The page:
Using trade leverage
China is using the Free Trade Agreement (FTA) as a cruel leverage under the umbrella of CPEC to the detriment of the economic interests of Pakistan. FTA- II will provide 75 percent zero tariff lines for a wide range of cheaper Chinese imports. It will destroy the local industry and shatter the hopes of much trumpeted new phase of industrialization in the form of joint ventures between the Pakistani and Chinese entrepreneurs in the special economic zones (SEZs).
Ironically, the Ministry of Commerce is not taking on board the Federal Bureau of Revenue (FBR) and Board of Investment (BOI) about the tariff lines slashing import duties to zero. The FTA-I which offer 35 percent tariff lines with zero duty has caused huge losses to domestic business. Pakistani manufacturers are now compelled to import goods from China and sell them as ‘Made in Pakistan’ in the local market. It is widely believed that FTA-II will adversely hit the federal revenues from custom duty, but advisor to the Prime Minister Miftah Ismail has created an impression that it will boost exports from the current level of $ 1.5 to $ 9billion, which is a false notion keeping in view the devastating effect of FTA-I raising trade with China from 3.5billion to $ 12.5 billion. If an FTA-I with 35 percent zero tariff lines has brought such a big disaster in external balance then how FTA-II providing 75 percent zero tariff lines for Chinese imports will give a tremendous boost to country’s’ exports to $ 9 billion.
Exports to China cannot be increased due to lack of diversification and high cost of doing business caused by sky high energy input prices and irrational taxation structure. Pakistan has slipped to 147th position in the World Bank Index of Ease of Doing Business index over the past two years. A few months ago, BOI asked the Commerce Ministry for a coherent investment policy so that negative impact of FTA-II could be minimized. The Commerce Ministry agreed but did not frame a policy to ward off the likely fall out of the second phase of Free trade agreement with China.
The government made the people believe, in a report of the State Bank of Pakistan, that CPEC may see relocation of complete industrial units and transfer of technology to SEZs which will include low end textile manufacturing and basic food processing units from China. Later, fertilizers, steel, automobiles, plastic products and other manufacturing industries may also see a similar trend. But all this is now at stake due to the FTA-II. Because of the barrage of tariff and non-tariff restriction slapped on Pakistani goods and primary commodities, the value of exports to China remained feezed at $ 1.5 billion over the past eight years but Chinese imports rose from $ 4 billion to $ 14 billion because of zero tariff concessions given to it under FTA-I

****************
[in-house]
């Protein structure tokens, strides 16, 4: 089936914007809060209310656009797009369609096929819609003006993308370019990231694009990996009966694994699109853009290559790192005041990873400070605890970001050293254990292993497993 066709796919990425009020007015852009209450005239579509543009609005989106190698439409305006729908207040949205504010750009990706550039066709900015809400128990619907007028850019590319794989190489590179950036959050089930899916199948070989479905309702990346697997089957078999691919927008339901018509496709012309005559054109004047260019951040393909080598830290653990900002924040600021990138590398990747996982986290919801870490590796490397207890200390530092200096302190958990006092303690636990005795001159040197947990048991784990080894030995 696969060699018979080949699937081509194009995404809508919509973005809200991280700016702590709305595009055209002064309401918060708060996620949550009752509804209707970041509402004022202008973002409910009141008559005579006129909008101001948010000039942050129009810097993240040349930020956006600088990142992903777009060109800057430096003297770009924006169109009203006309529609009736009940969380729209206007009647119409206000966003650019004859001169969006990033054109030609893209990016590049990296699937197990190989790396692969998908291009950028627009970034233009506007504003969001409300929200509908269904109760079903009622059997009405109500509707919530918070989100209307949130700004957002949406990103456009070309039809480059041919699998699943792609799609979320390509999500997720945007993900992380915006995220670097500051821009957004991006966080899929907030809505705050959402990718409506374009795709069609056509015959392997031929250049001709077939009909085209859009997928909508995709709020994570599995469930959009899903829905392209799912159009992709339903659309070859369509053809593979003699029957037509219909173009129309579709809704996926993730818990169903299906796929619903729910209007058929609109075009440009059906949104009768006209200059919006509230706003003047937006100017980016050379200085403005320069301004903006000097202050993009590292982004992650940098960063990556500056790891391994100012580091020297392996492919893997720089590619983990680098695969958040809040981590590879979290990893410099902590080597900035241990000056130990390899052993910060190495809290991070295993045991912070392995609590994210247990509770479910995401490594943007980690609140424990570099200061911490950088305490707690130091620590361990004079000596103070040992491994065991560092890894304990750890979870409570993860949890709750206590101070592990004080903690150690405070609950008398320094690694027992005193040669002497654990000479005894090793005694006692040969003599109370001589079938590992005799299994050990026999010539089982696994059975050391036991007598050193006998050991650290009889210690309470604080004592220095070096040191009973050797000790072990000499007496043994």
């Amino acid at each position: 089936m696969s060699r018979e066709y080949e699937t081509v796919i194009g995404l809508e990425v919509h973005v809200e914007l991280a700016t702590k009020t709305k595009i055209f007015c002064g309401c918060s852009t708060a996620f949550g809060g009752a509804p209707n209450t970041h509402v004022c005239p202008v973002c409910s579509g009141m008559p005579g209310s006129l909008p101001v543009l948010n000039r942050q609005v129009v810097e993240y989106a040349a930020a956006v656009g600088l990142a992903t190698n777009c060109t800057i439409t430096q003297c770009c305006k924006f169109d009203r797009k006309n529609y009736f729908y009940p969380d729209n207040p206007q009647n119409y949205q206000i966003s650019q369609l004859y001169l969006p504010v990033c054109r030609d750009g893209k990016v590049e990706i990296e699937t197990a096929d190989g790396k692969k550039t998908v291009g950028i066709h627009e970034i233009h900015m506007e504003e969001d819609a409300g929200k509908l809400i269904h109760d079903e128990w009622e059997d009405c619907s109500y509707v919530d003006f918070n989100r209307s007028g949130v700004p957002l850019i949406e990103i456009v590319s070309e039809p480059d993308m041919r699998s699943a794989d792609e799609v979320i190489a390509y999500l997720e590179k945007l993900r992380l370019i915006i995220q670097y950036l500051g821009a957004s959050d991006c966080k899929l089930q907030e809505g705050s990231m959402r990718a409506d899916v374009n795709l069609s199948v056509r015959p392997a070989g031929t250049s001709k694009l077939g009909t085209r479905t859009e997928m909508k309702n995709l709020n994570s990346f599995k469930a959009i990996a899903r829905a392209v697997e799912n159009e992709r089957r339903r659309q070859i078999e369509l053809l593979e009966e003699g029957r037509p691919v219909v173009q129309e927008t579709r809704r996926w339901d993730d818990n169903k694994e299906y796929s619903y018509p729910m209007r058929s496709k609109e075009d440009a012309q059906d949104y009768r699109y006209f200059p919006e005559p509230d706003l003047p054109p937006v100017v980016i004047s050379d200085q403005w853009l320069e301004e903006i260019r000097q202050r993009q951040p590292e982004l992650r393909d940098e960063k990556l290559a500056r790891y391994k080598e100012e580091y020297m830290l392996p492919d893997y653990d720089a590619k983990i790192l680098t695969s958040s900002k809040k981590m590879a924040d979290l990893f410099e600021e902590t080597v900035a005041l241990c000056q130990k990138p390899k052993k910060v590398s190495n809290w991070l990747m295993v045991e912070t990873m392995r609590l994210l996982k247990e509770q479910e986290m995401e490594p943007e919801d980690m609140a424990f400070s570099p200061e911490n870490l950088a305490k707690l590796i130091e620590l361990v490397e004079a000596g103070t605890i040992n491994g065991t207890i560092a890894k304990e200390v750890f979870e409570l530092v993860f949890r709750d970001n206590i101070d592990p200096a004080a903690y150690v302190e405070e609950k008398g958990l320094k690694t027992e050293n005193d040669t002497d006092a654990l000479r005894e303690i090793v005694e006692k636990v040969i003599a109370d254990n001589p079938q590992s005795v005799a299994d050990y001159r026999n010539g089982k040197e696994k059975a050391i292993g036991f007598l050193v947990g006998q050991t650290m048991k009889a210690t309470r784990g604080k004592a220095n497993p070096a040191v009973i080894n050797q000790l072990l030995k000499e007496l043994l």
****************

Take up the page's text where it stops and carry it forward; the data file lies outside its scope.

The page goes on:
Pakistan does not have much to offer to China. Its exports of cotton, rice, raw hides and skins, vegetable and food products face numerous tariff and non-tariff barriers. On the contrary, Chinese imports of machinery, fertilizers, chemicals, yarn, iron , steel, synthetic textile fiber, road vehicles and auto parts, fruits and vegetables and a number of other goods enter our markets with zero tariff. The negative effects of FTA are like the IPP agreements that were made by PPP government giving the impression that the agreements will turn Pakistan into another industrial and business hub like Hong Kong. But these agreements trapped the country into the quagmire of recurring massive circular debt accumulations and abnormal increase in the cost of doing business, resulting in the transfer of large number of textile units to Bangladesh in the pursuit of inexpensive energy inputs.
US President Donald Trump, as a part of his America first campaign, levied heavy duties on the import of steel and few other items to reduce the trade deficit. If a resilient economy of the United States cannot endure the jolts of free trade agreements and a wave of protectionism has started in Europe then how a weak and debt riddled economy of a developing country like Pakistan can afford the luxury of 75 percent tariff lines with Zero import duty. The incumbent government should avoid the signing of FTA-II with China at the tail end of its tenure. It is now for the opposition political parties, particularly PTI, to agitate this issue in the parliament in the larger interest of the country and its people.